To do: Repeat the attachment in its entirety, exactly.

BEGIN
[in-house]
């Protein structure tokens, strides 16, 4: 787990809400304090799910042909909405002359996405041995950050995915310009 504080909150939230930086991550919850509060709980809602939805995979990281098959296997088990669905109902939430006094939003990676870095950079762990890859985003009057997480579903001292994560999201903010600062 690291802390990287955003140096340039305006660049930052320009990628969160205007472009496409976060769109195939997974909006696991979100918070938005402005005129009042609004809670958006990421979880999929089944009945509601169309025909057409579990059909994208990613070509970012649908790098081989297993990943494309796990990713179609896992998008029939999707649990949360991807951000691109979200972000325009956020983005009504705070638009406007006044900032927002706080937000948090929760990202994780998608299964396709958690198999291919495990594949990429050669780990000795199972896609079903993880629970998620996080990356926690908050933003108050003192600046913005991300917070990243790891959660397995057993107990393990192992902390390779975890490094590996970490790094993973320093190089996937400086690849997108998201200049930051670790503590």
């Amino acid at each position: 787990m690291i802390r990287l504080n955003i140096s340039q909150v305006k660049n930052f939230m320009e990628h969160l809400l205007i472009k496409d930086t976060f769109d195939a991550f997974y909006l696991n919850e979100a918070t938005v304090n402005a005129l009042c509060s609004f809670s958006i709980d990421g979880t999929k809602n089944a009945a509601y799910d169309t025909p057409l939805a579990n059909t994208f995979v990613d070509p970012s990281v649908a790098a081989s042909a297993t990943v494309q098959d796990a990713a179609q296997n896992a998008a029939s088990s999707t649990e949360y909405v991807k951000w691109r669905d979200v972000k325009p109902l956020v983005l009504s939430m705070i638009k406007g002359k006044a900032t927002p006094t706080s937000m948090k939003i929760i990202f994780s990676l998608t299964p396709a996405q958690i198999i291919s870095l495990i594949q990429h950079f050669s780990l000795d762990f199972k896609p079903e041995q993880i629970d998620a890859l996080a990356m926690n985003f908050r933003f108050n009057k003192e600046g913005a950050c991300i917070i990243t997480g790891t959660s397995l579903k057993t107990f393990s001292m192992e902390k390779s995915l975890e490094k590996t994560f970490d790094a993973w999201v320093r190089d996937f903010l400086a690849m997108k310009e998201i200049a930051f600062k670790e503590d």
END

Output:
[in-house]
């Protein structure tokens, strides 16, 4: 787990809400304090799910042909909405002359996405041995950050995915310009 504080909150939230930086991550919850509060709980809602939805995979990281098959296997088990669905109902939430006094939003990676870095950079762990890859985003009057997480579903001292994560999201903010600062 690291802390990287955003140096340039305006660049930052320009990628969160205007472009496409976060769109195939997974909006696991979100918070938005402005005129009042609004809670958006990421979880999929089944009945509601169309025909057409579990059909994208990613070509970012649908790098081989297993990943494309796990990713179609896992998008029939999707649990949360991807951000691109979200972000325009956020983005009504705070638009406007006044900032927002706080937000948090929760990202994780998608299964396709958690198999291919495990594949990429050669780990000795199972896609079903993880629970998620996080990356926690908050933003108050003192600046913005991300917070990243790891959660397995057993107990393990192992902390390779975890490094590996970490790094993973320093190089996937400086690849997108998201200049930051670790503590």
């Amino acid at each position: 787990m690291i802390r990287l504080n955003i140096s340039q909150v305006k660049n930052f939230m320009e990628h969160l809400l205007i472009k496409d930086t976060f769109d195939a991550f997974y909006l696991n919850e979100a918070t938005v304090n402005a005129l009042c509060s609004f809670s958006i709980d990421g979880t999929k809602n089944a009945a509601y799910d169309t025909p057409l939805a579990n059909t994208f995979v990613d070509p970012s990281v649908a790098a081989s042909a297993t990943v494309q098959d796990a990713a179609q296997n896992a998008a029939s088990s999707t649990e949360y909405v991807k951000w691109r669905d979200v972000k325009p109902l956020v983005l009504s939430m705070i638009k406007g002359k006044a900032t927002p006094t706080s937000m948090k939003i929760i990202f994780s990676l998608t299964p396709a996405q958690i198999i291919s870095l495990i594949q990429h950079f050669s780990l000795d762990f199972k896609p079903e041995q993880i629970d998620a890859l996080a990356m926690n985003f908050r933003f108050n009057k003192e600046g913005a950050c991300i917070i990243t997480g790891t959660s397995l579903k057993t107990f393990s001292m192992e902390k390779s995915l975890e490094k590996t994560f970490d790094a993973w999201v320093r190089d996937f903010l400086a690849m997108k310009e998201i200049a930051f600062k670790e503590d």